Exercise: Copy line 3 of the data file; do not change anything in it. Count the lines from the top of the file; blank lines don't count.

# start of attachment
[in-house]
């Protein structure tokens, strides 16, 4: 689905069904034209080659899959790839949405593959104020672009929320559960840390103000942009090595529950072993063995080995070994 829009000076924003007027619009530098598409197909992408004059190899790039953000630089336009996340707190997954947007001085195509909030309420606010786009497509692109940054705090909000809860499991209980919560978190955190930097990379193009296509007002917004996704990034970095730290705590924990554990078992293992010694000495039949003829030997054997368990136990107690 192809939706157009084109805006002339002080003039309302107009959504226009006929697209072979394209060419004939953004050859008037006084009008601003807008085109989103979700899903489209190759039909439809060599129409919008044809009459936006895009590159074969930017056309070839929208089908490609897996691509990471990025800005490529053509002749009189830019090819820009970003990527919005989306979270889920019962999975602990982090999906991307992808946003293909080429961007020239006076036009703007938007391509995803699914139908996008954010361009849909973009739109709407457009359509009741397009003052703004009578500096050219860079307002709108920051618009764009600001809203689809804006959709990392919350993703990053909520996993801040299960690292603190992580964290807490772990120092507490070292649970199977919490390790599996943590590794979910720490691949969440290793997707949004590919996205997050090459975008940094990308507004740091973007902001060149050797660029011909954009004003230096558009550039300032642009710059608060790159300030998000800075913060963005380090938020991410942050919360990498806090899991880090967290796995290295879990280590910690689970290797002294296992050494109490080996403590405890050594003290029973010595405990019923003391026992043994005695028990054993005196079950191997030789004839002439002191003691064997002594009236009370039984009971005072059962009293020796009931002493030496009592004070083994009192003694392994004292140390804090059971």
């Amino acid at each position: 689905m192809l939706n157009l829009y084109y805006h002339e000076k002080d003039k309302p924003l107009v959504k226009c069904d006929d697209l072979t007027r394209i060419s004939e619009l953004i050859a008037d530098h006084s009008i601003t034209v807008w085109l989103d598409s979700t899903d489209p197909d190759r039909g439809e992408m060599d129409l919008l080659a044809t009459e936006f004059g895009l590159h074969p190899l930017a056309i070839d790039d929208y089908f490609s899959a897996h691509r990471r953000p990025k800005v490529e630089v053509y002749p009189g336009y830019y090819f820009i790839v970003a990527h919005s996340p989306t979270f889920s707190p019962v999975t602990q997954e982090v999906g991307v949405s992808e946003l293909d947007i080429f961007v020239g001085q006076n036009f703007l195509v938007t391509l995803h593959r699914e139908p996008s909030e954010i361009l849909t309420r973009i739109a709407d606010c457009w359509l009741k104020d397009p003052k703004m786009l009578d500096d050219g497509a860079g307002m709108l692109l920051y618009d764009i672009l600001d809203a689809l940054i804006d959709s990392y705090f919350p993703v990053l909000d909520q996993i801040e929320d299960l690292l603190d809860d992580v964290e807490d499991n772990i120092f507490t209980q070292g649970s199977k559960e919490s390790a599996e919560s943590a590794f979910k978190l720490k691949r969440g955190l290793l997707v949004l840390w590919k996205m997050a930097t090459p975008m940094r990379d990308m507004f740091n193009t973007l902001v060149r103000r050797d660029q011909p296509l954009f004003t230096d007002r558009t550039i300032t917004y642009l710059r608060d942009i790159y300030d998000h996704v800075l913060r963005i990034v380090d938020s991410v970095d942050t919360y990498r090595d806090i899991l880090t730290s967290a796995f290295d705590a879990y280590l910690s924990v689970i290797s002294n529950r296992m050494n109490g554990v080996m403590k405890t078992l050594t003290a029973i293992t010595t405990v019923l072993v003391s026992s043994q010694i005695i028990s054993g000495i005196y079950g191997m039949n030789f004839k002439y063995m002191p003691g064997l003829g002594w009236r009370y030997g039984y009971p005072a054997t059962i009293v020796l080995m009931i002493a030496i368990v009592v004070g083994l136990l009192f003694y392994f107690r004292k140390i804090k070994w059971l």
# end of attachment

């Amino acid at each position: 689905m192809l939706n157009l829009y084109y805006h002339e000076k002080d003039k309302p924003l107009v959504k226009c069904d006929d697209l072979t007027r394209i060419s004939e619009l953004i050859a008037d530098h006084s009008i601003t034209v807008w085109l989103d598409s979700t899903d489209p197909d190759r039909g439809e992408m060599d129409l919008l080659a044809t009459e936006f004059g895009l590159h074969p190899l930017a056309i070839d790039d929208y089908f490609s899959a897996h691509r990471r953000p990025k800005v490529e630089v053509y002749p009189g336009y830019y090819f820009i790839v970003a990527h919005s996340p989306t979270f889920s707190p019962v999975t602990q997954e982090v999906g991307v949405s992808e946003l293909d947007i080429f961007v020239g001085q006076n036009f703007l195509v938007t391509l995803h593959r699914e139908p996008s909030e954010i361009l849909t309420r973009i739109a709407d606010c457009w359509l009741k104020d397009p003052k703004m786009l009578d500096d050219g497509a860079g307002m709108l692109l920051y618009d764009i672009l600001d809203a689809l940054i804006d959709s990392y705090f919350p993703v990053l909000d909520q996993i801040e929320d299960l690292l603190d809860d992580v964290e807490d499991n772990i120092f507490t209980q070292g649970s199977k559960e919490s390790a599996e919560s943590a590794f979910k978190l720490k691949r969440g955190l290793l997707v949004l840390w590919k996205m997050a930097t090459p975008m940094r990379d990308m507004f740091n193009t973007l902001v060149r103000r050797d660029q011909p296509l954009f004003t230096d007002r558009t550039i300032t917004y642009l710059r608060d942009i790159y300030d998000h996704v800075l913060r963005i990034v380090d938020s991410v970095d942050t919360y990498r090595d806090i899991l880090t730290s967290a796995f290295d705590a879990y280590l910690s924990v689970i290797s002294n529950r296992m050494n109490g554990v080996m403590k405890t078992l050594t003290a029973i293992t010595t405990v019923l072993v003391s026992s043994q010694i005695i028990s054993g000495i005196y079950g191997m039949n030789f004839k002439y063995m002191p003691g064997l003829g002594w009236r009370y030997g039984y009971p005072a054997t059962i009293v020796l080995m009931i002493a030496i368990v009592v004070g083994l136990l009192f003694y392994f107690r004292k140390i804090k070994w059971l």